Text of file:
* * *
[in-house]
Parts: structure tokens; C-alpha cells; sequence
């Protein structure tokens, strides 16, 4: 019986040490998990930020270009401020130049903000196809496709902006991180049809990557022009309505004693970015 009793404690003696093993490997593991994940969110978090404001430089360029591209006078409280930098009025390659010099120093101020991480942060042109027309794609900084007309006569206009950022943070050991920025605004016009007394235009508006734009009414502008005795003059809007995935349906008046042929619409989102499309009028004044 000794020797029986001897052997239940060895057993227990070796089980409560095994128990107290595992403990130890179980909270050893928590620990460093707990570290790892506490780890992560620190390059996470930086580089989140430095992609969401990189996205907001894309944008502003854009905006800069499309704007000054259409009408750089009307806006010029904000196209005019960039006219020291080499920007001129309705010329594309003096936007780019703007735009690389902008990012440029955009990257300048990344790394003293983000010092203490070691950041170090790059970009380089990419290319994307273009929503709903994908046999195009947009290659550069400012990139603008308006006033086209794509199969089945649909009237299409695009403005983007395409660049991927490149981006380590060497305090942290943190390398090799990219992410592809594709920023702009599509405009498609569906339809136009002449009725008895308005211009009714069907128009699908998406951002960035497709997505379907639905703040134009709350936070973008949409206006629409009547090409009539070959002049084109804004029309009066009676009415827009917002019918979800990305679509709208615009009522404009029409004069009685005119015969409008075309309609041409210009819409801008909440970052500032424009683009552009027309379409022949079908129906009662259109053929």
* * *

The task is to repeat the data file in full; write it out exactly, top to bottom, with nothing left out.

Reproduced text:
[in-house]
Parts: structure tokens; C-alpha cells; sequence
């Protein structure tokens, strides 16, 4: 019986040490998990930020270009401020130049903000196809496709902006991180049809990557022009309505004693970015 009793404690003696093993490997593991994940969110978090404001430089360029591209006078409280930098009025390659010099120093101020991480942060042109027309794609900084007309006569206009950022943070050991920025605004016009007394235009508006734009009414502008005795003059809007995935349906008046042929619409989102499309009028004044 000794020797029986001897052997239940060895057993227990070796089980409560095994128990107290595992403990130890179980909270050893928590620990460093707990570290790892506490780890992560620190390059996470930086580089989140430095992609969401990189996205907001894309944008502003854009905006800069499309704007000054259409009408750089009307806006010029904000196209005019960039006219020291080499920007001129309705010329594309003096936007780019703007735009690389902008990012440029955009990257300048990344790394003293983000010092203490070691950041170090790059970009380089990419290319994307273009929503709903994908046999195009947009290659550069400012990139603008308006006033086209794509199969089945649909009237299409695009403005983007395409660049991927490149981006380590060497305090942290943190390398090799990219992410592809594709920023702009599509405009498609569906339809136009002449009725008895308005211009009714069907128009699908998406951002960035497709997505379907639905703040134009709350936070973008949409206006629409009547090409009539070959002049084109804004029309009066009676009415827009917002019918979800990305679509709208615009009522404009029409004069009685005119015969409008075309309609041409210009819409801008909440970052500032424009683009552009027309379409022949079908129906009662259109053929």